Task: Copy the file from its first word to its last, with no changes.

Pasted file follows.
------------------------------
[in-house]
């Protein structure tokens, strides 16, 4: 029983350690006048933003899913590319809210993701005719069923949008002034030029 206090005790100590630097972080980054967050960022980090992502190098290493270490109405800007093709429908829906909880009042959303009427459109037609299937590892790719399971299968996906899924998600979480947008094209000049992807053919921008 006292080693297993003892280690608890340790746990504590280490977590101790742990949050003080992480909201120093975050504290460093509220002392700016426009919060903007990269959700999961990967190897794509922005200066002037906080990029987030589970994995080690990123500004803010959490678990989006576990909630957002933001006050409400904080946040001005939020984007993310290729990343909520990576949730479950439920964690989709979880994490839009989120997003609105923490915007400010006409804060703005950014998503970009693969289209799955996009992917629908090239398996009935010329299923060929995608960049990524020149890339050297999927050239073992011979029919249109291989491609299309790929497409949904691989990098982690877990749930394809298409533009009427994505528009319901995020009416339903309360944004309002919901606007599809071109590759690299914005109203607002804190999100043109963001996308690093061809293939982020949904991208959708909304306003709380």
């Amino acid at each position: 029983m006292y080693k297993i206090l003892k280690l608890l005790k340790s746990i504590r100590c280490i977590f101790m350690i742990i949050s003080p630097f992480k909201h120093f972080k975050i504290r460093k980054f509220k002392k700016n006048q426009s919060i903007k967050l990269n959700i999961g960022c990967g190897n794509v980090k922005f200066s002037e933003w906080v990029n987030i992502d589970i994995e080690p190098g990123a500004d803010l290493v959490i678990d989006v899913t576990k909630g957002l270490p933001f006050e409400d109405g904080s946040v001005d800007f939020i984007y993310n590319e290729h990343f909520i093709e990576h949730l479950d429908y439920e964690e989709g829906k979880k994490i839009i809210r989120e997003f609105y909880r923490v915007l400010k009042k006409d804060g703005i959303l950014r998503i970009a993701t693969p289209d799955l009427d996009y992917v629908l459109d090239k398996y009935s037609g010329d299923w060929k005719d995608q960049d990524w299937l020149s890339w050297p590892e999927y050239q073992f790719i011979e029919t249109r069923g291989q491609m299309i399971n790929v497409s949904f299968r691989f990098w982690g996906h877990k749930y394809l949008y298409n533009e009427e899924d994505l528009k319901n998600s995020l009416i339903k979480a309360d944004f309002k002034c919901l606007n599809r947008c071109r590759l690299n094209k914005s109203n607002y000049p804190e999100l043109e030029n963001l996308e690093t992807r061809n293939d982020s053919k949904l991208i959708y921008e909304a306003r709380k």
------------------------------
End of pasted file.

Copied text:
[in-house]
């Protein structure tokens, strides 16, 4: 029983350690006048933003899913590319809210993701005719069923949008002034030029 206090005790100590630097972080980054967050960022980090992502190098290493270490109405800007093709429908829906909880009042959303009427459109037609299937590892790719399971299968996906899924998600979480947008094209000049992807053919921008 006292080693297993003892280690608890340790746990504590280490977590101790742990949050003080992480909201120093975050504290460093509220002392700016426009919060903007990269959700999961990967190897794509922005200066002037906080990029987030589970994995080690990123500004803010959490678990989006576990909630957002933001006050409400904080946040001005939020984007993310290729990343909520990576949730479950439920964690989709979880994490839009989120997003609105923490915007400010006409804060703005950014998503970009693969289209799955996009992917629908090239398996009935010329299923060929995608960049990524020149890339050297999927050239073992011979029919249109291989491609299309790929497409949904691989990098982690877990749930394809298409533009009427994505528009319901995020009416339903309360944004309002919901606007599809071109590759690299914005109203607002804190999100043109963001996308690093061809293939982020949904991208959708909304306003709380």
């Amino acid at each position: 029983m006292y080693k297993i206090l003892k280690l608890l005790k340790s746990i504590r100590c280490i977590f101790m350690i742990i949050s003080p630097f992480k909201h120093f972080k975050i504290r460093k980054f509220k002392k700016n006048q426009s919060i903007k967050l990269n959700i999961g960022c990967g190897n794509v980090k922005f200066s002037e933003w906080v990029n987030i992502d589970i994995e080690p190098g990123a500004d803010l290493v959490i678990d989006v899913t576990k909630g957002l270490p933001f006050e409400d109405g904080s946040v001005d800007f939020i984007y993310n590319e290729h990343f909520i093709e990576h949730l479950d429908y439920e964690e989709g829906k979880k994490i839009i809210r989120e997003f609105y909880r923490v915007l400010k009042k006409d804060g703005i959303l950014r998503i970009a993701t693969p289209d799955l009427d996009y992917v629908l459109d090239k398996y009935s037609g010329d299923w060929k005719d995608q960049d990524w299937l020149s890339w050297p590892e999927y050239q073992f790719i011979e029919t249109r069923g291989q491609m299309i399971n790929v497409s949904f299968r691989f990098w982690g996906h877990k749930y394809l949008y298409n533009e009427e899924d994505l528009k319901n998600s995020l009416i339903k979480a309360d944004f309002k002034c919901l606007n599809r947008c071109r590759l690299n094209k914005s109203n607002y000049p804190e999100l043109e030029n963001l996308e690093t992807r061809n293939d982020s053919k949904l991208i959708y921008e909304a306003r709380k």